Medical emergencies in Cuenca: What I learned the hard way, so you don’t have to

Jul 13, 2020 | 8 comments

Editor’s note: This the second in a series, Medical Emergencies and End of Life in Cuenca. To read part 1, click here.

By Miriam Drake

As the caregiver for my stroke surviving husband, I learned as we went along how things work or don’t in Cuenca.  Here are a few good things for you to know:

In the event of a time sensitive emergency, don’t call 911. Call your taxi driver, or the fire department. Both will get you to the ER pronto. You only call 911 if you can afford an hour wait before arriving at the hospital and your Spanish is good.

It’s important to have a U.S. trained registered nurse on a consultant basis to advocate for you with medical personnel in private settings and in the IESS system, and to help you make medical decisions. I have authorized my registered nurse consultant to be my “poder for healthcare” (power of attorney for healthcare). She has the ability to make medical care and end of life decisions for me if I am unconscious and/or otherwise incapable of making these decisions. As with all professionals whom you hire, if they work any part of an hour, pay them for the full hour. Everywhere in the world, you will earn invaluable brownie points when you show that you respect the people working for you. I recommend Betty Alderete, R.N. in my book, “Expat Medical Emergency Preparation Manual, the 2020 revised edition”.

Health insurance is a joke in Ecuador although it’s possible things have changed since 2014 when I needed it.  Back in 2013 and 2014, we discovered that health insurance is not what we call insurance in the U.S.  We were scammed. They took our money and provided no benefit when we needed reimbursement of medical expenses.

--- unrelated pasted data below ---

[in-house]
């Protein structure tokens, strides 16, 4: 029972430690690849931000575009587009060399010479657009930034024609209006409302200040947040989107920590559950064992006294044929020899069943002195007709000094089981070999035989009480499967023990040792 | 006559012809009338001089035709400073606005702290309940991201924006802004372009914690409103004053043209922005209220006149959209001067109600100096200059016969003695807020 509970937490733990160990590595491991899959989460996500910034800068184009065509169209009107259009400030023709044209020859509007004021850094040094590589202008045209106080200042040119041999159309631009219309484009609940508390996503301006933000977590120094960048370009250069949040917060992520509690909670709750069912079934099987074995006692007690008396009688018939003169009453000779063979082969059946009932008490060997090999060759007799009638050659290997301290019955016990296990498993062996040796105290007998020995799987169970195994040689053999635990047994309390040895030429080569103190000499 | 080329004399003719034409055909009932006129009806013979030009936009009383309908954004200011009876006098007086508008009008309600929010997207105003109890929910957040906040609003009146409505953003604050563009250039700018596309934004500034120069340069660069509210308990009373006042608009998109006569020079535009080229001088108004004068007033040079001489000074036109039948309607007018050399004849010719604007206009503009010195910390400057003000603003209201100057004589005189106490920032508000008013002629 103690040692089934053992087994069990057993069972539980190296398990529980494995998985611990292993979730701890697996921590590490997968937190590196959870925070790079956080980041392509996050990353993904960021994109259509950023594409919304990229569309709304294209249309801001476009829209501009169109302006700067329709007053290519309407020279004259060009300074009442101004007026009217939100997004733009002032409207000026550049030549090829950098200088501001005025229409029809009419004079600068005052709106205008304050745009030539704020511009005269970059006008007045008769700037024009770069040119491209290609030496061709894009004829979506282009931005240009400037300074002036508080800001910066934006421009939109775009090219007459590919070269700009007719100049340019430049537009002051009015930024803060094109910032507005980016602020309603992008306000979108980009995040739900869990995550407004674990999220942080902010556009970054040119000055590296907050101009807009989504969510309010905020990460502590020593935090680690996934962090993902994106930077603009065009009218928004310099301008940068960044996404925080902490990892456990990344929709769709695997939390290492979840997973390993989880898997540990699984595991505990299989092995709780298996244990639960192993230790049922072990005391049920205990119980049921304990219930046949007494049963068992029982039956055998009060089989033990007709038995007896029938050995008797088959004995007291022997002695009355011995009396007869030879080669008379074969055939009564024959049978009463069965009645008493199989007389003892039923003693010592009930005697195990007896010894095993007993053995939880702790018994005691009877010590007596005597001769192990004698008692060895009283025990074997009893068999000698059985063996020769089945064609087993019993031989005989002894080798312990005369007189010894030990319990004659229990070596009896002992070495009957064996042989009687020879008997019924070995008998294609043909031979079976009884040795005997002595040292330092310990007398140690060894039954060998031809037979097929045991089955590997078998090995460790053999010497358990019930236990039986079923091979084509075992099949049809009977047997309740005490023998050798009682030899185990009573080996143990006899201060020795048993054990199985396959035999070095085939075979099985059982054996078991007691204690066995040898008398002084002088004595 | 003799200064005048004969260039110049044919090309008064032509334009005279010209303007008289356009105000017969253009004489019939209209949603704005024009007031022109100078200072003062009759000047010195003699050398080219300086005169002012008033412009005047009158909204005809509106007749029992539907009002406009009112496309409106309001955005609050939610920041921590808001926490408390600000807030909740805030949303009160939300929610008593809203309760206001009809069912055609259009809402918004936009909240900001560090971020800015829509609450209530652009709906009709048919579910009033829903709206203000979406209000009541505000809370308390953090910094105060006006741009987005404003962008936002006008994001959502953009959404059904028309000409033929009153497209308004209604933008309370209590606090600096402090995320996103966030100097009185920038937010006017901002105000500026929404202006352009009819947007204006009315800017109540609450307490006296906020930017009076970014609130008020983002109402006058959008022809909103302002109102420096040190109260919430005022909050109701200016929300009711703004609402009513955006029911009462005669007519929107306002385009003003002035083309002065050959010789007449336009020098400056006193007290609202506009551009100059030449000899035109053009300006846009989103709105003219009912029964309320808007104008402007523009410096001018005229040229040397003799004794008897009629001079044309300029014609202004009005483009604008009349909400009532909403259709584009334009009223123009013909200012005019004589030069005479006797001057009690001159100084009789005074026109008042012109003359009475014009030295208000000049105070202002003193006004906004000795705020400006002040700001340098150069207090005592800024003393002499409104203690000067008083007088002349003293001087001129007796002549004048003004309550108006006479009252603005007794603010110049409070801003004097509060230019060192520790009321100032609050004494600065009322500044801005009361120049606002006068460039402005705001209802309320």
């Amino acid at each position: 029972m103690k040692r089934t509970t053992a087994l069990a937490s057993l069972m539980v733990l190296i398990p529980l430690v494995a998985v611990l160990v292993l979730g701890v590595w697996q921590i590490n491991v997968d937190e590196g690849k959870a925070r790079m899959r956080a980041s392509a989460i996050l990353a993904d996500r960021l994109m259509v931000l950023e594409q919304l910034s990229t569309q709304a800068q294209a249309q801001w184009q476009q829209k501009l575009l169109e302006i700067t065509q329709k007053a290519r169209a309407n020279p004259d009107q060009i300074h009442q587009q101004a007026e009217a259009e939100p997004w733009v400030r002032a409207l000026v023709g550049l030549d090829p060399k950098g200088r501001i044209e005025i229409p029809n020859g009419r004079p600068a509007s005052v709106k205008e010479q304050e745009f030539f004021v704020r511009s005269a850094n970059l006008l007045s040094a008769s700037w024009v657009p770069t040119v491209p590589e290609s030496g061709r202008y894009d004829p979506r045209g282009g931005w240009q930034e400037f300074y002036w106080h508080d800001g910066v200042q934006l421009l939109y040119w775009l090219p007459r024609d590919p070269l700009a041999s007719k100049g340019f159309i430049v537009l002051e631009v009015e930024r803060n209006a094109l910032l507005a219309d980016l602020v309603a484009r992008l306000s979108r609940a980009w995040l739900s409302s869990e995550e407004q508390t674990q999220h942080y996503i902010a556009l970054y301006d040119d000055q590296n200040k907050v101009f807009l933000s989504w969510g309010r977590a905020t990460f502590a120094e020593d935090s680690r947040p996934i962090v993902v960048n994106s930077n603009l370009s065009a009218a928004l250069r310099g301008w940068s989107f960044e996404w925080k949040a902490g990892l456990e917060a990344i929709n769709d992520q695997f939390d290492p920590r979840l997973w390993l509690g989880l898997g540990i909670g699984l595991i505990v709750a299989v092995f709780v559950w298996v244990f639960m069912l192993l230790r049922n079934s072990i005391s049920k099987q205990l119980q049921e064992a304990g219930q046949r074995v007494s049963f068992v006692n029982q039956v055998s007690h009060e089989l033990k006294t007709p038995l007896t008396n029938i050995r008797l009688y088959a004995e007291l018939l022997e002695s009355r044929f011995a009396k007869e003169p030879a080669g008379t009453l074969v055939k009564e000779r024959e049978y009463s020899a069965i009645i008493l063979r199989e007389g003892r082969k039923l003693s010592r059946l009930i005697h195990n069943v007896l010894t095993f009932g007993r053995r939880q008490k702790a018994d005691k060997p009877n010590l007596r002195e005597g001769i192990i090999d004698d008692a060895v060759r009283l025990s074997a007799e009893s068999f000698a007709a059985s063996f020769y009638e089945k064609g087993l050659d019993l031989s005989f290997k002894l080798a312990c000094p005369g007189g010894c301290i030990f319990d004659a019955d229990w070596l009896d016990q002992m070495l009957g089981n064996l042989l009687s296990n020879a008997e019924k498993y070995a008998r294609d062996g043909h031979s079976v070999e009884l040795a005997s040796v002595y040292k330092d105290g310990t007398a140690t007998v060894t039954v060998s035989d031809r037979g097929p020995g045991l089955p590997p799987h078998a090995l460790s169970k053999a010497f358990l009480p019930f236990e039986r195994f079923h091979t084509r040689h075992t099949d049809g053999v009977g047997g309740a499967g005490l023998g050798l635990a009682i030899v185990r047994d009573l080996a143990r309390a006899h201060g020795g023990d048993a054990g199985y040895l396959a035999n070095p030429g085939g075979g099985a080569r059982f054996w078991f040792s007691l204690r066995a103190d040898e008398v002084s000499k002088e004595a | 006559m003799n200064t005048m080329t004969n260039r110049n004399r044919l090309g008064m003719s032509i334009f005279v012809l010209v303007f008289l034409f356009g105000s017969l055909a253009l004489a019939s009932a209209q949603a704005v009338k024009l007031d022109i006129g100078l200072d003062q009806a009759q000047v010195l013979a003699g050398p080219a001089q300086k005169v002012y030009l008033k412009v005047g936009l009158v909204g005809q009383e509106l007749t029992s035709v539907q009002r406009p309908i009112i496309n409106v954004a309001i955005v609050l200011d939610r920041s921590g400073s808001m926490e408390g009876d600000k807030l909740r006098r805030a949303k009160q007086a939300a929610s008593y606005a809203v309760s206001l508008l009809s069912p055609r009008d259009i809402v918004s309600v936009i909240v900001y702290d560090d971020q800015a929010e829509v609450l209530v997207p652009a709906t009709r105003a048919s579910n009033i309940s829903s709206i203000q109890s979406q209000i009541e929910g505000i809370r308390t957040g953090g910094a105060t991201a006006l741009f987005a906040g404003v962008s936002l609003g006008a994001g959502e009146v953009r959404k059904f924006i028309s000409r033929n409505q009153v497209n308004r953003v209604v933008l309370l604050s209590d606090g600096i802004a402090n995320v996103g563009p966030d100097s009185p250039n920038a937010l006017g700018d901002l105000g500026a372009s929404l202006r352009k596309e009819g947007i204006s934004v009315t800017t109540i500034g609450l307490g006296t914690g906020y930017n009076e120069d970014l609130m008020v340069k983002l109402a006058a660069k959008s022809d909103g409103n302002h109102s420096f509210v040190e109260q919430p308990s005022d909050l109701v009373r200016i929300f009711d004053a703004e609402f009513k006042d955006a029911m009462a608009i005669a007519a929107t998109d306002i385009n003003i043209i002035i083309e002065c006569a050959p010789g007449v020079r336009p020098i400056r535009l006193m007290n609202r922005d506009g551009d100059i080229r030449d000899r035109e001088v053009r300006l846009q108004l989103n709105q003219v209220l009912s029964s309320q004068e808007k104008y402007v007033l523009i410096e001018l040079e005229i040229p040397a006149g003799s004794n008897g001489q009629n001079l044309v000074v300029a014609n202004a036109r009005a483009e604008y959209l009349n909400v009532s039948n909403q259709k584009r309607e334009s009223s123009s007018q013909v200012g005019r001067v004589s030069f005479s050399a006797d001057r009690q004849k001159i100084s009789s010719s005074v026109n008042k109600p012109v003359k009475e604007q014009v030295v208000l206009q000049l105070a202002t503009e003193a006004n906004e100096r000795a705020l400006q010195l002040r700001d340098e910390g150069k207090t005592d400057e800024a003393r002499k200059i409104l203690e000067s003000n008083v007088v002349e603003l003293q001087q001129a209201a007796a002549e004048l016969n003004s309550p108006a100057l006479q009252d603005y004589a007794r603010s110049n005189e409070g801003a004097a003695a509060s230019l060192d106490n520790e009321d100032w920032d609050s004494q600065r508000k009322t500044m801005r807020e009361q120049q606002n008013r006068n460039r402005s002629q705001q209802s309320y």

Having the proper paperwork is critical in end-of-life situations. Be sure to keep careful notes.

I was paying $100 a month for my husband, Fernando’s, so-called health insurance in addition to his healthcare costs. We signed up with an insurance company out of Quito because Fernando’s brother in law, a Quito physician urged me to. Guillermo actually took me to their branch office in Cuenca and sat with me while I listened to the pitch and filled out the application! This was a “reputable” large insurance company. I followed the company’s rules, which kept changing, sent all the receipts into their Quito office as directed, and got the run-around for two months, costing me an extra $200 of bogus premium payments, before finding out they would not pay a penny of our claims. So, I cancelled the insurance and licked my wounds.

When it comes to health insurance, beware. Investigate thoroughly by talking to other expats who have submitted claims to “insurance” companies in Ecuador. If the insurer is paying claims, you may actually have found a real insurance company.

FASEC, the nonprofit palliative and hospice care service in Cuenca, is a good place to die — and I don’t mean this as dark humor aside, it really is. They take excellent care of the patient. My husband spent the final two weeks of his life comfortable and clean, while his life ended in FASEC’s care. It was a good experience for both of us. It’s a nonprofit, worthy of donations of all kinds, by the way.

Take these two steps today: There are two critically important documents all expats in Ecuador should complete as soon as possible after moving here: The “Declaracion” and “the 5 Wishes” form.

FASEC administrator Marcello.